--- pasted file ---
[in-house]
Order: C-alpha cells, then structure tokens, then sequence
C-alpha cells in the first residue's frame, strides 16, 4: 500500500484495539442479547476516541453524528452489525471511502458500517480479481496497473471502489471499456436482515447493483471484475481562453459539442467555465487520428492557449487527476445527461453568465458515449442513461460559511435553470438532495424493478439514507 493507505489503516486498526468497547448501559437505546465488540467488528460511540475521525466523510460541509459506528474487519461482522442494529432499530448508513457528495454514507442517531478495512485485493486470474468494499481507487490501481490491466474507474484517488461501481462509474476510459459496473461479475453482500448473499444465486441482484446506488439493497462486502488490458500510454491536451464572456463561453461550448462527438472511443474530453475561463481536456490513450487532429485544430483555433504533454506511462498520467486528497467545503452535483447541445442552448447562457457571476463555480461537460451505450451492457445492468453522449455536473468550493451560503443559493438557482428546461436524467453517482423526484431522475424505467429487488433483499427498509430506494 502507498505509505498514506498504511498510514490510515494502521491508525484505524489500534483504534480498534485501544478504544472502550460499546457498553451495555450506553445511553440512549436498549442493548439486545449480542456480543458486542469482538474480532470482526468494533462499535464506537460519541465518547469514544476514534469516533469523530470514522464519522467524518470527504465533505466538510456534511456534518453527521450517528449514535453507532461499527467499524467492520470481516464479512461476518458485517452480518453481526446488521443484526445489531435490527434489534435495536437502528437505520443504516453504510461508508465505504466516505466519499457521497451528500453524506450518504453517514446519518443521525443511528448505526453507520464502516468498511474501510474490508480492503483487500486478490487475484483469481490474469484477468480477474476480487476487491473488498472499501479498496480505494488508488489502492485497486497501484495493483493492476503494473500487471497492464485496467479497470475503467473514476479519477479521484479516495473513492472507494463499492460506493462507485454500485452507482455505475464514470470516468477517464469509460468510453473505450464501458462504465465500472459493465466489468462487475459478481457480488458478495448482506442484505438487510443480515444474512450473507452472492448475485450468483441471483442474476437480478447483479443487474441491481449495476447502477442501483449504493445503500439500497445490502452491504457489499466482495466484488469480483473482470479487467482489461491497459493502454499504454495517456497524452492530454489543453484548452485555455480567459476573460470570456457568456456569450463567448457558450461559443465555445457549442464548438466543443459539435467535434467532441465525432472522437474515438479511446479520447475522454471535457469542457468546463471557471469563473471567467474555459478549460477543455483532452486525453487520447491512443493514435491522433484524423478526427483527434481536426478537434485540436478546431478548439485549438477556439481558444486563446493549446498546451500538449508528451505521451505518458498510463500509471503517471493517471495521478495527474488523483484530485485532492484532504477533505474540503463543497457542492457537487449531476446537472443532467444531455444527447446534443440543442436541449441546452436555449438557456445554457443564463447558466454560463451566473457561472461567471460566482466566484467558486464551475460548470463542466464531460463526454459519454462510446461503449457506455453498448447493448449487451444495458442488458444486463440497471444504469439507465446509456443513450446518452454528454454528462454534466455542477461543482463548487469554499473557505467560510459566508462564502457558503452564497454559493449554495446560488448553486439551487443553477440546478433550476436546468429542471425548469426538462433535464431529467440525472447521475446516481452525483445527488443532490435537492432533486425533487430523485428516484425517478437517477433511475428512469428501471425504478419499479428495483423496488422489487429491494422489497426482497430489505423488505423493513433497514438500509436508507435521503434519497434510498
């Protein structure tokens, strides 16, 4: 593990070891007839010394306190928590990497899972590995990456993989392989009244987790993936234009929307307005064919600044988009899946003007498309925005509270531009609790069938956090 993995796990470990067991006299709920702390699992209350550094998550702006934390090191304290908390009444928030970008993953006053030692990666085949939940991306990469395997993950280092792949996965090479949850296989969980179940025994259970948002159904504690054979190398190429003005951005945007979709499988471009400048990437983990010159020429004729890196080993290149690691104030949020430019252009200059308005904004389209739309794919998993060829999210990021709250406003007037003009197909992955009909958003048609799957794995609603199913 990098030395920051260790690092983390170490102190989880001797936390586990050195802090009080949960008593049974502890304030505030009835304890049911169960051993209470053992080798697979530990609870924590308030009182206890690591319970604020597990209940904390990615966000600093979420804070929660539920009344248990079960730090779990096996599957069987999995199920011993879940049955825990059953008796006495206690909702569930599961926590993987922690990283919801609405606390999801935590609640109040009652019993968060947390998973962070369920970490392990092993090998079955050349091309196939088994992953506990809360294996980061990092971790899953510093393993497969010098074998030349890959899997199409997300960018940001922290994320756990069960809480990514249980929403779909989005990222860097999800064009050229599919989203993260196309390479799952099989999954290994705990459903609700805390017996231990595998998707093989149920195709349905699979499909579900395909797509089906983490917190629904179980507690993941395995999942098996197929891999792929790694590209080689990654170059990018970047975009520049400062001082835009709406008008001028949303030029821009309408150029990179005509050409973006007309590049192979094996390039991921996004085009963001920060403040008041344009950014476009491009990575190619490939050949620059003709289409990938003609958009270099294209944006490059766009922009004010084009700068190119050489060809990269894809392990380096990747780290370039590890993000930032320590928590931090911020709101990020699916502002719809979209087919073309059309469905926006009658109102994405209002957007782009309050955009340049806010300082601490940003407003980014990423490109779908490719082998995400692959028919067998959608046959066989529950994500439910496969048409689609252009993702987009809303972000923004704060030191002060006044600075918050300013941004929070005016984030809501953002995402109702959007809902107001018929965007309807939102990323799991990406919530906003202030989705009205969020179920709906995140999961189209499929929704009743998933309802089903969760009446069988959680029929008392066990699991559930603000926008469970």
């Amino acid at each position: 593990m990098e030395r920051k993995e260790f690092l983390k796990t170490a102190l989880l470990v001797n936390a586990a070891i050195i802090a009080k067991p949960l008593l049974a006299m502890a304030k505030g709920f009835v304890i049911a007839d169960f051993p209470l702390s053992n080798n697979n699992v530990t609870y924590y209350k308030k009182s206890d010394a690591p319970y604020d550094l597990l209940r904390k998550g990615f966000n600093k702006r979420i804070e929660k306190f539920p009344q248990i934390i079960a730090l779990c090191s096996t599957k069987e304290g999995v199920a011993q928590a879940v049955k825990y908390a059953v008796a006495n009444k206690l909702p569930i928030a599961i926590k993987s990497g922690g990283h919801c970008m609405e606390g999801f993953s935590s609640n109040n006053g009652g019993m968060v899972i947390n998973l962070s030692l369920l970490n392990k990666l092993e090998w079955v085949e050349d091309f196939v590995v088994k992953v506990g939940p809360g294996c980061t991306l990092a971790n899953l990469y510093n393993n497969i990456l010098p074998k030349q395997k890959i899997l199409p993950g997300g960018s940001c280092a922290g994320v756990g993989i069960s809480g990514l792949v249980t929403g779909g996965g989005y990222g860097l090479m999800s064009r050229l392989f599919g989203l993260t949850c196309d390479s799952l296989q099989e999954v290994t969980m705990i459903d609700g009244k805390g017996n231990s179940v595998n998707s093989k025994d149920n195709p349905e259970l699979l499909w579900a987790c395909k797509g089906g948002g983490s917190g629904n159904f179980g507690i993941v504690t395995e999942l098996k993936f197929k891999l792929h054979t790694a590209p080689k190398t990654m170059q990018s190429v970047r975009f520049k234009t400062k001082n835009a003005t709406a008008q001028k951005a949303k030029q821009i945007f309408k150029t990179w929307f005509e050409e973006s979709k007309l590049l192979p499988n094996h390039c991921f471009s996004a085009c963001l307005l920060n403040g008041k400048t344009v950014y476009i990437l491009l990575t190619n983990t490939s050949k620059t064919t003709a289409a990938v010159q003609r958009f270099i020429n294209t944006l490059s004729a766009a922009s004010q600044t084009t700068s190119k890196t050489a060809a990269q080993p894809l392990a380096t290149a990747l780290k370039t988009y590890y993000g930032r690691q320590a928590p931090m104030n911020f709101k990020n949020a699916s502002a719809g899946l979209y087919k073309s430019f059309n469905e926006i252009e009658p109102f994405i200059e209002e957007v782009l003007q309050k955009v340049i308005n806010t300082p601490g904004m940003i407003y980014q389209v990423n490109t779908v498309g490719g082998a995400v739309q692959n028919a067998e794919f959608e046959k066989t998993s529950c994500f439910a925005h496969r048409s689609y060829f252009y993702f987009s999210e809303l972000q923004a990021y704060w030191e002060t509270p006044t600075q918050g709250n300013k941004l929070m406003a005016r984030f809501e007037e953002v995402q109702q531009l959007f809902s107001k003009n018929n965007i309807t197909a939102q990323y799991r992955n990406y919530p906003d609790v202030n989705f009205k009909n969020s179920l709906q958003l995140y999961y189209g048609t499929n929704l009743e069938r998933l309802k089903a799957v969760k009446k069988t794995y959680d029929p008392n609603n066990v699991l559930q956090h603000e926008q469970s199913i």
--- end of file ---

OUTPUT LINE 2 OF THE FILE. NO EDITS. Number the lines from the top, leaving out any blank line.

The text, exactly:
Order: C-alpha cells, then structure tokens, then sequence